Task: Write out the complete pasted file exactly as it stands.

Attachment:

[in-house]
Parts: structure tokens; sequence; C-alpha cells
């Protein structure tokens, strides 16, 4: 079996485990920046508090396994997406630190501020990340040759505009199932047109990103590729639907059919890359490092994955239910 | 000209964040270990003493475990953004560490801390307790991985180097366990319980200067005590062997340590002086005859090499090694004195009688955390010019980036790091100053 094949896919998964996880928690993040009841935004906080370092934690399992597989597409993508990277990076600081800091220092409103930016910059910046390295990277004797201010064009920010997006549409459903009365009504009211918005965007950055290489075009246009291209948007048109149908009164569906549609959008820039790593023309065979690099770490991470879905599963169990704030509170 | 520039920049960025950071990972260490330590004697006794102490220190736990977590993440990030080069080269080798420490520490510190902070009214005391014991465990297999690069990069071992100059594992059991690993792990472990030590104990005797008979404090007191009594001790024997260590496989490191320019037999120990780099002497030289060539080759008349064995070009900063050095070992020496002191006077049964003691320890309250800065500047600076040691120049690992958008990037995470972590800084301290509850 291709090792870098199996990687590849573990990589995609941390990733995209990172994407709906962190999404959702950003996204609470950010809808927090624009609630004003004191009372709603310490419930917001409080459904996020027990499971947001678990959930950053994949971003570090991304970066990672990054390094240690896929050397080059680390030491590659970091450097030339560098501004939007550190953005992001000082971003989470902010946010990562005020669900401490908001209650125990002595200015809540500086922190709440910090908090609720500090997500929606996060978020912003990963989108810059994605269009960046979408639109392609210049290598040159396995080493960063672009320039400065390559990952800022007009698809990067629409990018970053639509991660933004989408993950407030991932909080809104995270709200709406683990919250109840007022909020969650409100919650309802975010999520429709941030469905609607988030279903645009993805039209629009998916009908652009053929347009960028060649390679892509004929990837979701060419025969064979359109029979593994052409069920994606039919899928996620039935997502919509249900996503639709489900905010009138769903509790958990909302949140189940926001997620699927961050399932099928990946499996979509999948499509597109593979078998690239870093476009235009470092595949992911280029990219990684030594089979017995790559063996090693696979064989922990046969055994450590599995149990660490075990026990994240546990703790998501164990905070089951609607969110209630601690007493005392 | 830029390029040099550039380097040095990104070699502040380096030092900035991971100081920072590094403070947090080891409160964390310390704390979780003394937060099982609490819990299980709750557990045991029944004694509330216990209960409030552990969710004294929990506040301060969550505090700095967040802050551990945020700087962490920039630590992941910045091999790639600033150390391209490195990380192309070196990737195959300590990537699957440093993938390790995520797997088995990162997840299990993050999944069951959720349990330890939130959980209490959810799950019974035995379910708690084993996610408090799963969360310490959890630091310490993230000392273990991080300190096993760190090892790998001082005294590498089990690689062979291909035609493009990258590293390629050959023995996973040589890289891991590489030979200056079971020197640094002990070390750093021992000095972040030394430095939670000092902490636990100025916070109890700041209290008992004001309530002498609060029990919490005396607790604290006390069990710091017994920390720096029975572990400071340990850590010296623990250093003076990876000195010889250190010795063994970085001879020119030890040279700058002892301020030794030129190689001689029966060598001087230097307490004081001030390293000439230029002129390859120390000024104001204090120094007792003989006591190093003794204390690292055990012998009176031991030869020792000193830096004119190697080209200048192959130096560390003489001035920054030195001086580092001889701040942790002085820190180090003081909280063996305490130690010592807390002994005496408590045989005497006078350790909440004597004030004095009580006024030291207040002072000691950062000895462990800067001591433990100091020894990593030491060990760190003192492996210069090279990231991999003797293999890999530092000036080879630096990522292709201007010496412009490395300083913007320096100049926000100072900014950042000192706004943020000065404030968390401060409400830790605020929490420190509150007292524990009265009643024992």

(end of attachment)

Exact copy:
[in-house]
Parts: structure tokens; sequence; C-alpha cells
């Protein structure tokens, strides 16, 4: 079996485990920046508090396994997406630190501020990340040759505009199932047109990103590729639907059919890359490092994955239910 | 000209964040270990003493475990953004560490801390307790991985180097366990319980200067005590062997340590002086005859090499090694004195009688955390010019980036790091100053 094949896919998964996880928690993040009841935004906080370092934690399992597989597409993508990277990076600081800091220092409103930016910059910046390295990277004797201010064009920010997006549409459903009365009504009211918005965007950055290489075009246009291209948007048109149908009164569906549609959008820039790593023309065979690099770490991470879905599963169990704030509170 | 520039920049960025950071990972260490330590004697006794102490220190736990977590993440990030080069080269080798420490520490510190902070009214005391014991465990297999690069990069071992100059594992059991690993792990472990030590104990005797008979404090007191009594001790024997260590496989490191320019037999120990780099002497030289060539080759008349064995070009900063050095070992020496002191006077049964003691320890309250800065500047600076040691120049690992958008990037995470972590800084301290509850 291709090792870098199996990687590849573990990589995609941390990733995209990172994407709906962190999404959702950003996204609470950010809808927090624009609630004003004191009372709603310490419930917001409080459904996020027990499971947001678990959930950053994949971003570090991304970066990672990054390094240690896929050397080059680390030491590659970091450097030339560098501004939007550190953005992001000082971003989470902010946010990562005020669900401490908001209650125990002595200015809540500086922190709440910090908090609720500090997500929606996060978020912003990963989108810059994605269009960046979408639109392609210049290598040159396995080493960063672009320039400065390559990952800022007009698809990067629409990018970053639509991660933004989408993950407030991932909080809104995270709200709406683990919250109840007022909020969650409100919650309802975010999520429709941030469905609607988030279903645009993805039209629009998916009908652009053929347009960028060649390679892509004929990837979701060419025969064979359109029979593994052409069920994606039919899928996620039935997502919509249900996503639709489900905010009138769903509790958990909302949140189940926001997620699927961050399932099928990946499996979509999948499509597109593979078998690239870093476009235009470092595949992911280029990219990684030594089979017995790559063996090693696979064989922990046969055994450590599995149990660490075990026990994240546990703790998501164990905070089951609607969110209630601690007493005392 | 830029390029040099550039380097040095990104070699502040380096030092900035991971100081920072590094403070947090080891409160964390310390704390979780003394937060099982609490819990299980709750557990045991029944004694509330216990209960409030552990969710004294929990506040301060969550505090700095967040802050551990945020700087962490920039630590992941910045091999790639600033150390391209490195990380192309070196990737195959300590990537699957440093993938390790995520797997088995990162997840299990993050999944069951959720349990330890939130959980209490959810799950019974035995379910708690084993996610408090799963969360310490959890630091310490993230000392273990991080300190096993760190090892790998001082005294590498089990690689062979291909035609493009990258590293390629050959023995996973040589890289891991590489030979200056079971020197640094002990070390750093021992000095972040030394430095939670000092902490636990100025916070109890700041209290008992004001309530002498609060029990919490005396607790604290006390069990710091017994920390720096029975572990400071340990850590010296623990250093003076990876000195010889250190010795063994970085001879020119030890040279700058002892301020030794030129190689001689029966060598001087230097307490004081001030390293000439230029002129390859120390000024104001204090120094007792003989006591190093003794204390690292055990012998009176031991030869020792000193830096004119190697080209200048192959130096560390003489001035920054030195001086580092001889701040942790002085820190180090003081909280063996305490130690010592807390002994005496408590045989005497006078350790909440004597004030004095009580006024030291207040002072000691950062000895462990800067001591433990100091020894990593030491060990760190003192492996210069090279990231991999003797293999890999530092000036080879630096990522292709201007010496412009490395300083913007320096100049926000100072900014950042000192706004943020000065404030968390401060409400830790605020929490420190509150007292524990009265009643024992």